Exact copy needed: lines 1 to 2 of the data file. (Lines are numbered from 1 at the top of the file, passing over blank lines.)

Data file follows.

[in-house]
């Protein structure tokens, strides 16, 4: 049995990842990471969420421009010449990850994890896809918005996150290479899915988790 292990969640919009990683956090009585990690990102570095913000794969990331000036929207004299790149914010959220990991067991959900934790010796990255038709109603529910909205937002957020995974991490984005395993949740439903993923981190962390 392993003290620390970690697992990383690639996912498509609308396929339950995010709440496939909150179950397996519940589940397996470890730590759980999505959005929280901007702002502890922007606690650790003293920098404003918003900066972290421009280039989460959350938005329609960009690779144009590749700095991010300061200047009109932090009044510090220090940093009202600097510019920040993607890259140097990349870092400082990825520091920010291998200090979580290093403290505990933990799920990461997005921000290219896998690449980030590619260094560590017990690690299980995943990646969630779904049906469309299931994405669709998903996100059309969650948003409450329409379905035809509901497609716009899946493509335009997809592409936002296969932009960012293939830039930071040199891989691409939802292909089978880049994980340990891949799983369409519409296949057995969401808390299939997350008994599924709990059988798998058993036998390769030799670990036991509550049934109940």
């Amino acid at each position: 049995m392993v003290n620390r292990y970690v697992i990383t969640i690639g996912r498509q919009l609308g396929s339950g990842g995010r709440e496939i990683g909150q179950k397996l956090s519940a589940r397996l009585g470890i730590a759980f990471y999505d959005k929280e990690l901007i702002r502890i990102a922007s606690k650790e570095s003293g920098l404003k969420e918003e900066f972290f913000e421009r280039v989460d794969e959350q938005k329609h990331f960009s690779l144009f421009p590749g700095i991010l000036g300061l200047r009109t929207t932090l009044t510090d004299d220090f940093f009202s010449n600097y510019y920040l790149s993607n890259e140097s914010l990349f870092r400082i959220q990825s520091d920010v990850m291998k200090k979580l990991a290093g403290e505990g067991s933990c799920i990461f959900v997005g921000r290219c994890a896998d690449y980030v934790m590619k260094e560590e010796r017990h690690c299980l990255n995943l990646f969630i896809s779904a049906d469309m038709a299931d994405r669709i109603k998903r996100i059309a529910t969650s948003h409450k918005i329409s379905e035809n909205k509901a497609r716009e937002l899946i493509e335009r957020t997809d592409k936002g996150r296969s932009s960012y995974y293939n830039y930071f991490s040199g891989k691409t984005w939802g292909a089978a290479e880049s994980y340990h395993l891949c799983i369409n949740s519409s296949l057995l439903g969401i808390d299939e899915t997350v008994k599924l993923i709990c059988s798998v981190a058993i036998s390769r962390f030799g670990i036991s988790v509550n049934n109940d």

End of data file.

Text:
[in-house]
């Protein structure tokens, strides 16, 4: 049995990842990471969420421009010449990850994890896809918005996150290479899915988790 292990969640919009990683956090009585990690990102570095913000794969990331000036929207004299790149914010959220990991067991959900934790010796990255038709109603529910909205937002957020995974991490984005395993949740439903993923981190962390 392993003290620390970690697992990383690639996912498509609308396929339950995010709440496939909150179950397996519940589940397996470890730590759980999505959005929280901007702002502890922007606690650790003293920098404003918003900066972290421009280039989460959350938005329609960009690779144009590749700095991010300061200047009109932090009044510090220090940093009202600097510019920040993607890259140097990349870092400082990825520091920010291998200090979580290093403290505990933990799920990461997005921000290219896998690449980030590619260094560590017990690690299980995943990646969630779904049906469309299931994405669709998903996100059309969650948003409450329409379905035809509901497609716009899946493509335009997809592409936002296969932009960012293939830039930071040199891989691409939802292909089978880049994980340990891949799983369409519409296949057995969401808390299939997350008994599924709990059988798998058993036998390769030799670990036991509550049934109940």